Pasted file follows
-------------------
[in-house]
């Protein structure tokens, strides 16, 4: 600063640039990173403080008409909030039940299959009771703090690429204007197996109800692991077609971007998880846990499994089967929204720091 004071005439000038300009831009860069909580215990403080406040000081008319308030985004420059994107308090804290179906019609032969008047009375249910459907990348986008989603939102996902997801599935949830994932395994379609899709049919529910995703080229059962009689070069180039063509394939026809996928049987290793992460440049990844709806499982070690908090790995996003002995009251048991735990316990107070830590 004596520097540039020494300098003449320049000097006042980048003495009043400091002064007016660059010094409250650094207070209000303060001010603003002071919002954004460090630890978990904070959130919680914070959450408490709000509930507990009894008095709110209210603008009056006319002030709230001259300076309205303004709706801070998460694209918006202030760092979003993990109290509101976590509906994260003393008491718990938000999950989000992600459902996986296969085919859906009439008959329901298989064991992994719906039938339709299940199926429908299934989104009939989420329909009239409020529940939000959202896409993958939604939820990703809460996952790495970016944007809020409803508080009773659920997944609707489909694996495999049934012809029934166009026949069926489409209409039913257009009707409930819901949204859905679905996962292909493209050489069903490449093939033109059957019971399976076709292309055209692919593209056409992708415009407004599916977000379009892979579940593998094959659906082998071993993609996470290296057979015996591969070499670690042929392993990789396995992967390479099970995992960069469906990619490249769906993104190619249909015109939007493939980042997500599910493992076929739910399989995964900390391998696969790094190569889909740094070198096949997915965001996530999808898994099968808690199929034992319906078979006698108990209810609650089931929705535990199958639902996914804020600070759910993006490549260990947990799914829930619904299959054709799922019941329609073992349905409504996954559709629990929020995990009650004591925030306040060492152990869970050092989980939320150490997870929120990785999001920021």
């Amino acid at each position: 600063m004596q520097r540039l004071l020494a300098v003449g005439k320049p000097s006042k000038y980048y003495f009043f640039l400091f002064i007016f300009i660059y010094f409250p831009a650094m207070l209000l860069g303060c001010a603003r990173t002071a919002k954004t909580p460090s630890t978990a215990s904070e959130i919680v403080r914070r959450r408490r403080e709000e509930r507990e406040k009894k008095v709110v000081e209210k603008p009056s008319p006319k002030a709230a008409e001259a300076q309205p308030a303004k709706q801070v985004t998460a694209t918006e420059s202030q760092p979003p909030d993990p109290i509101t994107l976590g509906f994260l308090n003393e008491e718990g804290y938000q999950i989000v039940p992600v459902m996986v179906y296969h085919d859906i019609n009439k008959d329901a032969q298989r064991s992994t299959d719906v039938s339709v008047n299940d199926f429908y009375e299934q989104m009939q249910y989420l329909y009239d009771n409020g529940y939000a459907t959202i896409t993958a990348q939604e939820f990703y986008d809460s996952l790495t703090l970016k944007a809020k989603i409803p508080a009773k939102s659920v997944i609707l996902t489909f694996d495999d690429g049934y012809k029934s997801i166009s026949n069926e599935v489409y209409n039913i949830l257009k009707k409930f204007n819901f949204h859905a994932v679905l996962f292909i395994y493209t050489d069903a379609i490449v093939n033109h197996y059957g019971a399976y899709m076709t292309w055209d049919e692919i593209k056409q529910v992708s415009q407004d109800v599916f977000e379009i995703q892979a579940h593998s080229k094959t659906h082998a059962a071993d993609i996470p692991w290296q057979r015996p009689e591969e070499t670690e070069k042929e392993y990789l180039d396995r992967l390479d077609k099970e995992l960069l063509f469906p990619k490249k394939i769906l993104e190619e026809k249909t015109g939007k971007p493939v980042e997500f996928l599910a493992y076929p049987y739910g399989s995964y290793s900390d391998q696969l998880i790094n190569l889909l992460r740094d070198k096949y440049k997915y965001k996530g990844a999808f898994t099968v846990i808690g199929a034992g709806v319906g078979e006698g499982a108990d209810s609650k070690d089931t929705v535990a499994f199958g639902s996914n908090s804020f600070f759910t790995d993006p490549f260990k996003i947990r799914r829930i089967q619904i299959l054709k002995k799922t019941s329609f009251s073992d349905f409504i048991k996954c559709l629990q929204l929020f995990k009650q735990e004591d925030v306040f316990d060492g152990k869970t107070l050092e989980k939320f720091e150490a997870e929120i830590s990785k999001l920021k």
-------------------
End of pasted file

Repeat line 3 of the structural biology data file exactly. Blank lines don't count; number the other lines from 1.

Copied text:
């Amino acid at each position: 600063m004596q520097r540039l004071l020494a300098v003449g005439k320049p000097s006042k000038y980048y003495f009043f640039l400091f002064i007016f300009i660059y010094f409250p831009a650094m207070l209000l860069g303060c001010a603003r990173t002071a919002k954004t909580p460090s630890t978990a215990s904070e959130i919680v403080r914070r959450r408490r403080e709000e509930r507990e406040k009894k008095v709110v000081e209210k603008p009056s008319p006319k002030a709230a008409e001259a300076q309205p308030a303004k709706q801070v985004t998460a694209t918006e420059s202030q760092p979003p909030d993990p109290i509101t994107l976590g509906f994260l308090n003393e008491e718990g804290y938000q999950i989000v039940p992600v459902m996986v179906y296969h085919d859906i019609n009439k008959d329901a032969q298989r064991s992994t299959d719906v039938s339709v008047n299940d199926f429908y009375e299934q989104m009939q249910y989420l329909y009239d009771n409020g529940y939000a459907t959202i896409t993958a990348q939604e939820f990703y986008d809460s996952l790495t703090l970016k944007a809020k989603i409803p508080a009773k939102s659920v997944i609707l996902t489909f694996d495999d690429g049934y012809k029934s997801i166009s026949n069926e599935v489409y209409n039913i949830l257009k009707k409930f204007n819901f949204h859905a994932v679905l996962f292909i395994y493209t050489d069903a379609i490449v093939n033109h197996y059957g019971a399976y899709m076709t292309w055209d049919e692919i593209k056409q529910v992708s415009q407004d109800v599916f977000e379009i995703q892979a579940h593998s080229k094959t659906h082998a059962a071993d993609i996470p692991w290296q057979r015996p009689e591969e070499t670690e070069k042929e392993y990789l180039d396995r992967l390479d077609k099970e995992l960069l063509f469906p990619k490249k394939i769906l993104e190619e026809k249909t015109g939007k971007p493939v980042e997500f996928l599910a493992y076929p049987y739910g399989s995964y290793s900390d391998q696969l998880i790094n190569l889909l992460r740094d070198k096949y440049k997915y965001k996530g990844a999808f898994t099968v846990i808690g199929a034992g709806v319906g078979e006698g499982a108990d209810s609650k070690d089931t929705v535990a499994f199958g639902s996914n908090s804020f600070f759910t790995d993006p490549f260990k996003i947990r799914r829930i089967q619904i299959l054709k002995k799922t019941s329609f009251s073992d349905f409504i048991k996954c559709l629990q929204l929020f995990k009650q735990e004591d925030v306040f316990d060492g152990k869970t107070l050092e989980k939320f720091e150490a997870e929120i830590s990785k999001l920021k």